I have a list as substantial as your own Tom, however I consider all of mine to be dreams, therefore a target and something to work towards, although many of mine are interconnected and I shall be emailing you regarding one of them very shortly. I have downloaded your two guides to adventure cycling which have been ridiculously helpful, so thank you very much for taking the time to write them. Take care & I’ll be in touch soon.
Intriguing, James 🙂 I await your email on tenterhooks!
A friend had the idea to convert a van/truck to run on recycled vegetable oil. Then tour across Europe/Asia blogging as they travelled to promote the concept and friendly donors/routes as they went. It didn’t happen but for personal not logistical reasons.
I met someone planning something like that a long time ago – at RGS Explore 2006, if I recall correctly. But I can’t remember his name…
1) Kayaking around Madagascar with a surfboard to find all amazing waves.
2) cycling thru south America with surf gear and setting up laughter yoga stations. Where people get together to play and laugh for the sake of it.
3) next adventure : fixing a little 30ft Bristol channel cutter yacht in Kenya to explore the Indian ocean and hopefully round cape of Good hope to continue to explore Africa. Find the best surf and kite surfing spots in untouched sailing ground…
I love following your adventures and look forward to the next one in Armenia.
This is why I love the adventure community – those ideas all sound fantastic! Will you let me know when they happen? 🙂
1.) Buy a Kayak in northern or middle Europe and see whether you will make it to either Istanbul or Cairo.
2.) Start at Pilos (Greece) and make it to Venice by windsurfing.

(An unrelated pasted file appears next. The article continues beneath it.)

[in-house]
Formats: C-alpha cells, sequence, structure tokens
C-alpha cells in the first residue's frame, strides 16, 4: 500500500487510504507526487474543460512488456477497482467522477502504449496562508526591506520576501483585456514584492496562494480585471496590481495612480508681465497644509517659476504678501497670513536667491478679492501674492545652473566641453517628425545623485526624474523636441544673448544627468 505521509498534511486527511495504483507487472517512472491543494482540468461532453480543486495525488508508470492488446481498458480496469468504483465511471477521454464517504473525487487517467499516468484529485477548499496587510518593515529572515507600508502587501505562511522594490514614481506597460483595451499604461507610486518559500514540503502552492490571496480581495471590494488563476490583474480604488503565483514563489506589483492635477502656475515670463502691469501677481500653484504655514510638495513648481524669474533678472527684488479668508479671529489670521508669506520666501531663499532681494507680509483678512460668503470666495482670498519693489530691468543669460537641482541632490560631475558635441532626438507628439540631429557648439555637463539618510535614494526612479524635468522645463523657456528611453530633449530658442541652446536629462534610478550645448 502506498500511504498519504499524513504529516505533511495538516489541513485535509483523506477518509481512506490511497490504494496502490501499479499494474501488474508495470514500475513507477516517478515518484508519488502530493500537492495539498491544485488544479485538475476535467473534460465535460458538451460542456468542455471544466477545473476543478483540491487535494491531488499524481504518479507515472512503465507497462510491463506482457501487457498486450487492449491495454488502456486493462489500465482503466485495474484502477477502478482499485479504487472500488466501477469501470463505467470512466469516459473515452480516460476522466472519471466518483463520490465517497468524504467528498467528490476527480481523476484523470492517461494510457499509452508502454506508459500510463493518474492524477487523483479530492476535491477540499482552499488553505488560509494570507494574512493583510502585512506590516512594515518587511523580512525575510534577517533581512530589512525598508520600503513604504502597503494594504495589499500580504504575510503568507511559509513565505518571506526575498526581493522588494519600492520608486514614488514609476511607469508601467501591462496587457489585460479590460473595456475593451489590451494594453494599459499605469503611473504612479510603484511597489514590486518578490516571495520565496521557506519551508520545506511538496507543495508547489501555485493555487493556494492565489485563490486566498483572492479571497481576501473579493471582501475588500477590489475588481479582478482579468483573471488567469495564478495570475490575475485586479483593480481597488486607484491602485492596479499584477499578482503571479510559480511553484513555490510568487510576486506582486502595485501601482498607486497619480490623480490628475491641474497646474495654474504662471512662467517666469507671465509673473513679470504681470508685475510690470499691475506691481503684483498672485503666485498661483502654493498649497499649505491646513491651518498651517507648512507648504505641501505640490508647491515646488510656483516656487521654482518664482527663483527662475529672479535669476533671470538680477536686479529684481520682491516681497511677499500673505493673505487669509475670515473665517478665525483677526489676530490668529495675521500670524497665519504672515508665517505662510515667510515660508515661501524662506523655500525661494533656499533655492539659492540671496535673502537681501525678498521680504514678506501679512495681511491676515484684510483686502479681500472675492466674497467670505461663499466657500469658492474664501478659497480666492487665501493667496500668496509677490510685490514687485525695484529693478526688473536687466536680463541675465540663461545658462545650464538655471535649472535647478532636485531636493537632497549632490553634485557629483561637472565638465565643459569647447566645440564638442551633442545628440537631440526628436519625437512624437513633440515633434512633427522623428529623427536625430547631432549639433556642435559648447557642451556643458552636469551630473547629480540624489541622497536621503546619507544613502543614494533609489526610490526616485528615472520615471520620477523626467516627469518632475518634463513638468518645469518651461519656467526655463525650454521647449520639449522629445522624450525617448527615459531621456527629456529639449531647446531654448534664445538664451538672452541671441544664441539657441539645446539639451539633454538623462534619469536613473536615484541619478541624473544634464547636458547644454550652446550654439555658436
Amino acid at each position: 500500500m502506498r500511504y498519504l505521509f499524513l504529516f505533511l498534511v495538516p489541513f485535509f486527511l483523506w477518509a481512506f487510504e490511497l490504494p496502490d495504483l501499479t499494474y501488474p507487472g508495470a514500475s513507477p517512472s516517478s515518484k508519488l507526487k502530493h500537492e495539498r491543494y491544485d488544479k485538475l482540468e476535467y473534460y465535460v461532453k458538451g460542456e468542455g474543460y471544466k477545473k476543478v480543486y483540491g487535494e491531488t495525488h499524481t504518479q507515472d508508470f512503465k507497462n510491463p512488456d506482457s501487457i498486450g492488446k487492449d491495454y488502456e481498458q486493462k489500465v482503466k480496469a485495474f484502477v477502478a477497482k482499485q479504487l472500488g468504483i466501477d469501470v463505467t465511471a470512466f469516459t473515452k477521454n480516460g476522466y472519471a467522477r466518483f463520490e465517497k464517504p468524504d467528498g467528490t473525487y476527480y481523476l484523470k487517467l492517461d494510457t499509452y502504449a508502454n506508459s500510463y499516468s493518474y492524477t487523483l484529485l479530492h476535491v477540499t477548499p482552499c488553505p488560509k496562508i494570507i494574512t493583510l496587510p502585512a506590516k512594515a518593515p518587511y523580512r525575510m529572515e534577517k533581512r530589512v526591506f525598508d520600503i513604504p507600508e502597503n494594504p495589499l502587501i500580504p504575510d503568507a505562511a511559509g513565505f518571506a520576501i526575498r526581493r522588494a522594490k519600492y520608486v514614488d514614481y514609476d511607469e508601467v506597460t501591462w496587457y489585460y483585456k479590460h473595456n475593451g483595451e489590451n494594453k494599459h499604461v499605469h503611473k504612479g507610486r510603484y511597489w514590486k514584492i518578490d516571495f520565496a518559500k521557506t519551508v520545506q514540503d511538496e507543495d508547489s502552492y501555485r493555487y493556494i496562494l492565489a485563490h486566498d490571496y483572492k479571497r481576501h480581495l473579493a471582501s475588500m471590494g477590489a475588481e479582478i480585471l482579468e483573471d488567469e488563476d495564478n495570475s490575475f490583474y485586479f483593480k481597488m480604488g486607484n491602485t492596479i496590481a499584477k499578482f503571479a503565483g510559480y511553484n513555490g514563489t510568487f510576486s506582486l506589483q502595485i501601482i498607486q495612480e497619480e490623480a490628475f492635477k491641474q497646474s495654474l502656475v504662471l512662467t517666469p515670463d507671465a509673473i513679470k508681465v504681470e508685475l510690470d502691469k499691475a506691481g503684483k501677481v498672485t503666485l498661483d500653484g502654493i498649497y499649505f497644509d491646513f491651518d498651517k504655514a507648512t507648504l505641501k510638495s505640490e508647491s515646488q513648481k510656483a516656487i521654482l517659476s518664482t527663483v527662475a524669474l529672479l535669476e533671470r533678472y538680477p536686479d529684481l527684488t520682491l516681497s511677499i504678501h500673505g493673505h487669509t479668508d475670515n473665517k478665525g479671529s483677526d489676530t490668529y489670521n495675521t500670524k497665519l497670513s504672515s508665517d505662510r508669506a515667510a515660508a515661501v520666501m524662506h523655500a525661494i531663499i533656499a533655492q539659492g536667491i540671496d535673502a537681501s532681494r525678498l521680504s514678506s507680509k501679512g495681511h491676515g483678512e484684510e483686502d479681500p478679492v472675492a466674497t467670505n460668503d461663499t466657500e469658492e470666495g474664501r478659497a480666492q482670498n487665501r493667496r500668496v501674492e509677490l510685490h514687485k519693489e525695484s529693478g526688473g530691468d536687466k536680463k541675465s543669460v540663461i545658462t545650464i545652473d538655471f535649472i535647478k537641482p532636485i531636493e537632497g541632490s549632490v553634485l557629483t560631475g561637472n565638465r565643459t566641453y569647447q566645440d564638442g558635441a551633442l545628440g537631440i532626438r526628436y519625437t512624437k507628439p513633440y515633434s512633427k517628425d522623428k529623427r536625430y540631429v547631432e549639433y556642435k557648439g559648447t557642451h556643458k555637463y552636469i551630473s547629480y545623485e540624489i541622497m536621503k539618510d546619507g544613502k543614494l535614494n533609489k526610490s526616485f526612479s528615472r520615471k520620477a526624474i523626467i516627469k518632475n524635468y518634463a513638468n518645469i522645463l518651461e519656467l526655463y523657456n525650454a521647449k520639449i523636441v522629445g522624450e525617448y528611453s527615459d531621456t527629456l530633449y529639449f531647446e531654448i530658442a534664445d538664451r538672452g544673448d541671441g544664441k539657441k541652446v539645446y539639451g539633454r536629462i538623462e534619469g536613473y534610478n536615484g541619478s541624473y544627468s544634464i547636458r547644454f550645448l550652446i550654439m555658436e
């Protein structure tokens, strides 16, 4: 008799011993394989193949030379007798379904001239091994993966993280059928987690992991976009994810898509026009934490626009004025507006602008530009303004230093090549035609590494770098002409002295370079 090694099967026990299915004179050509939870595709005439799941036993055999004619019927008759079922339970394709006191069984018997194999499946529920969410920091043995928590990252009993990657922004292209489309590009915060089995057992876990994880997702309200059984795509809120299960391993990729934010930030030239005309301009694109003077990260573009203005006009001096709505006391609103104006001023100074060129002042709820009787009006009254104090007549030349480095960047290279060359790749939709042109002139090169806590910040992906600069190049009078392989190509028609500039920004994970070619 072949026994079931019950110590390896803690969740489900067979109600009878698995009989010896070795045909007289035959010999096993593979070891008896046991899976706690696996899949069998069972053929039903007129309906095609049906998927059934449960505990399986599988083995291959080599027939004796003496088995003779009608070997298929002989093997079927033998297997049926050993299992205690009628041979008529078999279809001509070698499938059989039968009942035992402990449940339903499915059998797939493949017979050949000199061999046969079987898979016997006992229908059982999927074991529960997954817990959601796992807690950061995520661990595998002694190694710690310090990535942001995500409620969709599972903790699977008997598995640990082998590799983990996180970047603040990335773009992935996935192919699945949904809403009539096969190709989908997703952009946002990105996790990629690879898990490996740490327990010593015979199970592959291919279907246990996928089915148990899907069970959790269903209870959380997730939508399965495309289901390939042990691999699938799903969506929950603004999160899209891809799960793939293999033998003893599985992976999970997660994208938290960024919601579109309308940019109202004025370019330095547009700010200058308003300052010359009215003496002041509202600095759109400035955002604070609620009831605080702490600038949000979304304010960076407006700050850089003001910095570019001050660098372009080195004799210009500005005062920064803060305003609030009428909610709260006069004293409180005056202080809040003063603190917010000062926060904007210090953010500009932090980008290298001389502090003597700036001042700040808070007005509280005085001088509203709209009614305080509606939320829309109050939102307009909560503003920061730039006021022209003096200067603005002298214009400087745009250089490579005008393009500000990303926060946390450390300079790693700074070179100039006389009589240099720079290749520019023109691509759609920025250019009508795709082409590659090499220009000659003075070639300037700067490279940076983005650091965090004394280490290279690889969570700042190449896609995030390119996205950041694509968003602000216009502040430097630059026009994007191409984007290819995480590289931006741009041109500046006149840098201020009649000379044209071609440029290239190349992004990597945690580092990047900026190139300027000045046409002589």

3.) Set up a website where you sell highpriced desert-experiences to bankers/buisnessmen in a place in the middle of nowhere. Arrange their arrival, give them back all their money in cash and leave them alone to teach them a real desert-experience and show them that their money has no worth out there.
4.) Encourage yourself or someone else to drink a cup of tea with the unknown old woman living next door.
Lovely ideas, Ruben! 🙂
For some reason, number 3 makes me think of one of my favourite films, The Game…
Hey, love the idea about the adventure base camp Tom, and I see it attracting a pretty big following!
I have an idea to start a business that offers adventure travel packages to corporations. The idea would be that companies pay for these packages to send their employees on and these trips would consist of games and adventurous activities that promote leadership, thinking outside of the box, and getting people out of their comfort zones. It seems that too many companies have stale corporate environments where creativity is discouraged (purposefully or not), and people just show up and go through the day to day drudgery. Not sure how feasible this is… companies generally don’t want to spend more money than they have to, but there might be some progressive smaller companies out there willing to g above and beyond regarding their employees growth.
Another idea for a base camp could be something similar to couchsurfing. Create a forum for like-minded people (those of an adventurous nature) and make our homes (for those who still have them) available to others for when they are in a given place and allow them to stay for a while, use your Internet, knowledge of local customs (and of course the best bars). Next when you are in Wherever, you can connect with one of the brethren there and enjoy the pleasures of reciprocation.
This is a great idea – a Couchsurfing-like network for digital nomads to share their living/working spaces. Very cool!